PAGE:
Feeds

Apple bars 2.0 code from App Store

iPhone 3.0 or nothing

High performance access to file storage

Apple will no longer approve any iPhone application that isn't compatible with its upcoming iPhone 3.0 operating system.

This tidbit comes to us thanks to a post on The Loop Blog, which quotes the following meat of an email sent to all members of Apple's iPhone Developer Program:

All apps must be compatible with iPhone OS 3.0
Millions of iPhone and iPod touch customers will move to iPhone OS 3.0 this summer. Beginning today, all submissions to the App Store will be reviewed on the latest beta of iPhone OS 3.0. If your app submission is not compatible with iPhone OS 3.0, it will not be approved.
Existing apps in the App Store should already run on iPhone OS 3.0 without modification, but you should test your existing apps with iPhone OS 3.0 to ensure there are no compatibility issues. After iPhone OS 3.0 becomes available to customers, any app that is incompatible with iPhone OS 3.0 may be removed from the App Store.

According to Apple, iPhone 3.0 OS offers a "a rich set of over 1,000 new APIs" in support of new features such as in-application sales of services and content, background push notifications and alerts, communication with accessories over either the familiar 30-pin dock connector or Bluetooth, multi-player gaming connectivity, and in-app access to the Google Mobile Maps Service and a user's on-phone iTunes library.

While these new features are good news for developers of new apps, they're bad news for folks who have created apps that will now be made redundant by Apple-supplied apps that will arrive pre-baked into the new OS, such as Voice Memo, MMS messaging, and a system-wide landscape-mode keyboard.

More troubling is Apple's decision to remove any applications from the App Store that aren't compatible with iPhone 3.0 - especially if, as happened in the move from the iPhone's original OS to iPhone 2.0, iPod touch owners will have to shell out ten bucks for the privilege of moving to iPhone 3.0.

When Apple moved its Mac line from Motorola's 68xxx processors to the PowerPC, from the PowerPC to Intel, and from OS 9 to OS X, it bent over backwards to ensure that older apps still ran on the newer machines.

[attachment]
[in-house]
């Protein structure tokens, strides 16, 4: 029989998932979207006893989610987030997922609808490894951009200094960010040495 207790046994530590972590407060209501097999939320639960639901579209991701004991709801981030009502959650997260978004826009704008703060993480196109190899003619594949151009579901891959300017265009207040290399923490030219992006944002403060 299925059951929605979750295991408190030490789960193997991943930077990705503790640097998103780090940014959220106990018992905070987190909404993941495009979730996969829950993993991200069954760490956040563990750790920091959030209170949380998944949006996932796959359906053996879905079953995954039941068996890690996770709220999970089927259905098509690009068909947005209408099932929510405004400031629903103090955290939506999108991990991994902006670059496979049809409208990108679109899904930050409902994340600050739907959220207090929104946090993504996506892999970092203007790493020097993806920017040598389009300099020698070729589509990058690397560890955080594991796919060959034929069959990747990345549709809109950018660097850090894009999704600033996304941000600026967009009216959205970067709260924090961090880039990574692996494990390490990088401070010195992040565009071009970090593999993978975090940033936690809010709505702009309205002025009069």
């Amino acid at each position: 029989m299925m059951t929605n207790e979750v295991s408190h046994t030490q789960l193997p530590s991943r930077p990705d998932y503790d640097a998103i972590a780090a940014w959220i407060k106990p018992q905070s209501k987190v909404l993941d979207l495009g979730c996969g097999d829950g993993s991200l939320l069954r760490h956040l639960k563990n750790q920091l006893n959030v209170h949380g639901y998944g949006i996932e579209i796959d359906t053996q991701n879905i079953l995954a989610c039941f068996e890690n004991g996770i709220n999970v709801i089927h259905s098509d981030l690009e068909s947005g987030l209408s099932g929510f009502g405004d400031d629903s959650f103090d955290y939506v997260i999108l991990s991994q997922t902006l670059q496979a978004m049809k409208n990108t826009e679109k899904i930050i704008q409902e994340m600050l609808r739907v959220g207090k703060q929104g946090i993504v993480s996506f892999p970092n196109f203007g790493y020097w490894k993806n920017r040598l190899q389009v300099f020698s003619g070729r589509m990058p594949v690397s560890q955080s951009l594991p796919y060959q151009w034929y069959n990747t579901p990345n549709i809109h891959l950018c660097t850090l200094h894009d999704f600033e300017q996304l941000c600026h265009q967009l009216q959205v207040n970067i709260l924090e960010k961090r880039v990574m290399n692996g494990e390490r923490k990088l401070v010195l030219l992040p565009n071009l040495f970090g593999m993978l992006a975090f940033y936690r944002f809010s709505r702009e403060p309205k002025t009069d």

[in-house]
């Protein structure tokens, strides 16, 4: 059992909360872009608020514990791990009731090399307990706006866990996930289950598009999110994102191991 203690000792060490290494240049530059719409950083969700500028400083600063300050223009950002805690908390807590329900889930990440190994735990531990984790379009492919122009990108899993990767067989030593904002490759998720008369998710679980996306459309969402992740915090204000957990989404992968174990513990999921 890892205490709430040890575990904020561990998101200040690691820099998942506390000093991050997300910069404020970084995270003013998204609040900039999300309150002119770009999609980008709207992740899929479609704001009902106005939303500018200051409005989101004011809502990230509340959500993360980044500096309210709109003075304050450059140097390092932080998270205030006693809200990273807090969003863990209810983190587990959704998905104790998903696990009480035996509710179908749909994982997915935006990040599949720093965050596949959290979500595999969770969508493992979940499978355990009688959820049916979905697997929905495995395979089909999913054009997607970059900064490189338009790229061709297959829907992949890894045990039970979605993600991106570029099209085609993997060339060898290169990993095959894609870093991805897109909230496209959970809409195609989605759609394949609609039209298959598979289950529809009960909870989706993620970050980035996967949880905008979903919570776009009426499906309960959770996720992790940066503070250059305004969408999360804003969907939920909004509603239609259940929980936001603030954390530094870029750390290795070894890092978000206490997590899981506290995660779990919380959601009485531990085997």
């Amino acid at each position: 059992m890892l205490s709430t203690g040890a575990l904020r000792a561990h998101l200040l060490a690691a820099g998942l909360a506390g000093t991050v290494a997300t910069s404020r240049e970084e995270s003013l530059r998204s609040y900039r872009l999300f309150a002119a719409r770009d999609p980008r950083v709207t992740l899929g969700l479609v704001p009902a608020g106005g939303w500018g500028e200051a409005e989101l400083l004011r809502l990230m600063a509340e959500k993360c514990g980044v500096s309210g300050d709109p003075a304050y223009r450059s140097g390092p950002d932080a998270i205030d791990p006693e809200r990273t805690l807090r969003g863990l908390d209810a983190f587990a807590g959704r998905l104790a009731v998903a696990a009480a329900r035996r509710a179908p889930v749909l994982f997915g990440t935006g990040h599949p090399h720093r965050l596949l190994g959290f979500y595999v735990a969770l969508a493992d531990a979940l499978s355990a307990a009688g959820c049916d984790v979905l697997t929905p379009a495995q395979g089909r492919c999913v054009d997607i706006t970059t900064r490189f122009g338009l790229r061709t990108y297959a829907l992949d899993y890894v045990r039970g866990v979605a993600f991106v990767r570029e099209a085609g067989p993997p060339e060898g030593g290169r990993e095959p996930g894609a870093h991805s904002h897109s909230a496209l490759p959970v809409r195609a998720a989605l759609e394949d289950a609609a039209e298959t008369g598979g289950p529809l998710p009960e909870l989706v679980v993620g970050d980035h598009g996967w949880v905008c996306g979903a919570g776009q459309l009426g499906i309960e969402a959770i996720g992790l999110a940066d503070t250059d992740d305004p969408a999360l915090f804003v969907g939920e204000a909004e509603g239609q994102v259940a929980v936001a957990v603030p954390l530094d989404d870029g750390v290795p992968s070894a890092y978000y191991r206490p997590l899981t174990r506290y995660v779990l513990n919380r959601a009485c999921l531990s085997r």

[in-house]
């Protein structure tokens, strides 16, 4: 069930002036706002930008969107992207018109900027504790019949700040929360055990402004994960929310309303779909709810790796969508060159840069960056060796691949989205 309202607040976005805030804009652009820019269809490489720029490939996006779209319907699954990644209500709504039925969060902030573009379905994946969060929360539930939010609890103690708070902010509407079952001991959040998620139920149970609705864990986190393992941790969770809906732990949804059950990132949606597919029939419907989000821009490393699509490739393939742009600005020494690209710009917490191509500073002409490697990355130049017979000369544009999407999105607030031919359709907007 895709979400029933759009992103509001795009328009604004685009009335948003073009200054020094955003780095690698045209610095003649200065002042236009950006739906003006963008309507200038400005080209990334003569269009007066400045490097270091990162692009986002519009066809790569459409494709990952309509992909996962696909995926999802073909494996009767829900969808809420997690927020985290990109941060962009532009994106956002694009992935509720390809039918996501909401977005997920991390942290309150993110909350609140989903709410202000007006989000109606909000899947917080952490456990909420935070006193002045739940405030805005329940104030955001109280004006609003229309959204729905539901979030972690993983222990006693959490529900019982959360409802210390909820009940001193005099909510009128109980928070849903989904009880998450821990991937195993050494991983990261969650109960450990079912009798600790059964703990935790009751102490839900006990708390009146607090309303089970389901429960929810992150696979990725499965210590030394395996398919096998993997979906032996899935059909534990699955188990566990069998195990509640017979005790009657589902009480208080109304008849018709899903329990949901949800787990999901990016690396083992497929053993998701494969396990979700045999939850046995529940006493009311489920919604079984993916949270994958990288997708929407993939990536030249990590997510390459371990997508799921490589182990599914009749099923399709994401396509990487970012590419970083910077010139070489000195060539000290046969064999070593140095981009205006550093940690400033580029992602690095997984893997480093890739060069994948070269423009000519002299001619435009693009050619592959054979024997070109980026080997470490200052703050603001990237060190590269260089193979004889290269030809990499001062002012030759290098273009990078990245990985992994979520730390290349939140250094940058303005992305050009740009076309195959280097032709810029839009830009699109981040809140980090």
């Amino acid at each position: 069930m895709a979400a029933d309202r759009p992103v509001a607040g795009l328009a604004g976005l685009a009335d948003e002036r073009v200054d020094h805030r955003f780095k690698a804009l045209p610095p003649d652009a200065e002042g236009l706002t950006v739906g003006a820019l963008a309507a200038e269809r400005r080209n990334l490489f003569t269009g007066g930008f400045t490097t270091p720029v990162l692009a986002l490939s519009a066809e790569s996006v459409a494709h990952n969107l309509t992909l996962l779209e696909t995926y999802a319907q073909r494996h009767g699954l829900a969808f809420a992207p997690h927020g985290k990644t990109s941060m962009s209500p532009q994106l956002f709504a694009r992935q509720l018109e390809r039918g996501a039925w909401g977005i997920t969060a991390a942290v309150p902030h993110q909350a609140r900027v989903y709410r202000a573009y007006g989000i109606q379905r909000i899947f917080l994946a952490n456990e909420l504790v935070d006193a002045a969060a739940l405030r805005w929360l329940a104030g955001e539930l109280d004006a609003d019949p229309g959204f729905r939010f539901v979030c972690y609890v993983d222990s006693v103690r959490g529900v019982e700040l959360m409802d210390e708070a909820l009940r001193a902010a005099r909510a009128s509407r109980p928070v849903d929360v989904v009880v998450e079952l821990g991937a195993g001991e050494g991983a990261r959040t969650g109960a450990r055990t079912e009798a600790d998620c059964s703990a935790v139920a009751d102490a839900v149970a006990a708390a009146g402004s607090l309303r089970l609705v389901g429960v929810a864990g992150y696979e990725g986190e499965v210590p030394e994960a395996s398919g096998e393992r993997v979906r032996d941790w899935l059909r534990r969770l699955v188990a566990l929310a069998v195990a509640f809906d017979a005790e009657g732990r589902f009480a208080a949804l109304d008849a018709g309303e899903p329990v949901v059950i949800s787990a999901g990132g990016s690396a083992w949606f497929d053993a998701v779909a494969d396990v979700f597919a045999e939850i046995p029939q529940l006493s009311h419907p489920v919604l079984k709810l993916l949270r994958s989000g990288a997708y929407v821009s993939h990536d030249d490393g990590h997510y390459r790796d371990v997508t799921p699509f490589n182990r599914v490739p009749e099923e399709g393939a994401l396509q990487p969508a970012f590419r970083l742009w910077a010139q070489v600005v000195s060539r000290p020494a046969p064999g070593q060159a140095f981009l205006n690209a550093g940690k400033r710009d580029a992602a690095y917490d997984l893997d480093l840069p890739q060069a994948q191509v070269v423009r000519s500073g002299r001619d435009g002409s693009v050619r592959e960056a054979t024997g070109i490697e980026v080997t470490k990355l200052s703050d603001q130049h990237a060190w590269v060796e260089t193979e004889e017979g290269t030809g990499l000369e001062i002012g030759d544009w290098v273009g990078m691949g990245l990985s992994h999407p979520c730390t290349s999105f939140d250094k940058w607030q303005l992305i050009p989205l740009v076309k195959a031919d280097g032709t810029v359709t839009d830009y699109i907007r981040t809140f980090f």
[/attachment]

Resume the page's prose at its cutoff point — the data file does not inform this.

With the iPhone, however, Apple has changed tactics. If your app doesn't run on the new OS, well, "No soup for you!" ®

High performance access to file storage

More from The Register

next story
A black box for your SUITCASE: Now your lost luggage can phone home – quite literally
Breakfast in London, lunch in NYC, and your clothes in Peru
Broadband Secretary of SHEEP sensationally quits Cabinet
Maria Miller finally resigns over expenses row
Skype pimps pro-level broadcast service
Playing Cat and Mouse with the media
Beat it, freetards! Dyn to shut down no-cost dynamic DNS next month
... but don't worry, charter members, you're still in 'for life'
EE dismisses DATA-BURNING glitch with Orange Mail app
Bug quietly slurps PAYG credit - yet EE denies it exists
Like Google, Comcast might roll its own mobile voice network
Says anything's possible if regulators approve merger with Time Warner
Turnbull leaves Australia's broadband blackspots in the dark
New Statement of Expectations to NBN Co offers get-out clauses for blackspot builds
Facebook claims 100 MEEELLION active users in India
Who needs China when you've got the next billion in your sights?
prev story

Whitepapers

Securing web applications made simple and scalable
In this whitepaper learn how automated security testing can provide a simple and scalable way to protect your web applications.
Five 3D headsets to be won!
We were so impressed by the Durovis Dive headset we’ve asked the company to give some away to Reg readers.
HP ArcSight ESM solution helps Finansbank
Based on their experience using HP ArcSight Enterprise Security Manager for IT security operations, Finansbank moved to HP ArcSight ESM for fraud management.
The benefits of software based PBX
Why you should break free from your proprietary PBX and how to leverage your existing server hardware.
Mobile application security study
Download this report to see the alarming realities regarding the sheer number of applications vulnerable to attack, as well as the most common and easily addressable vulnerability errors.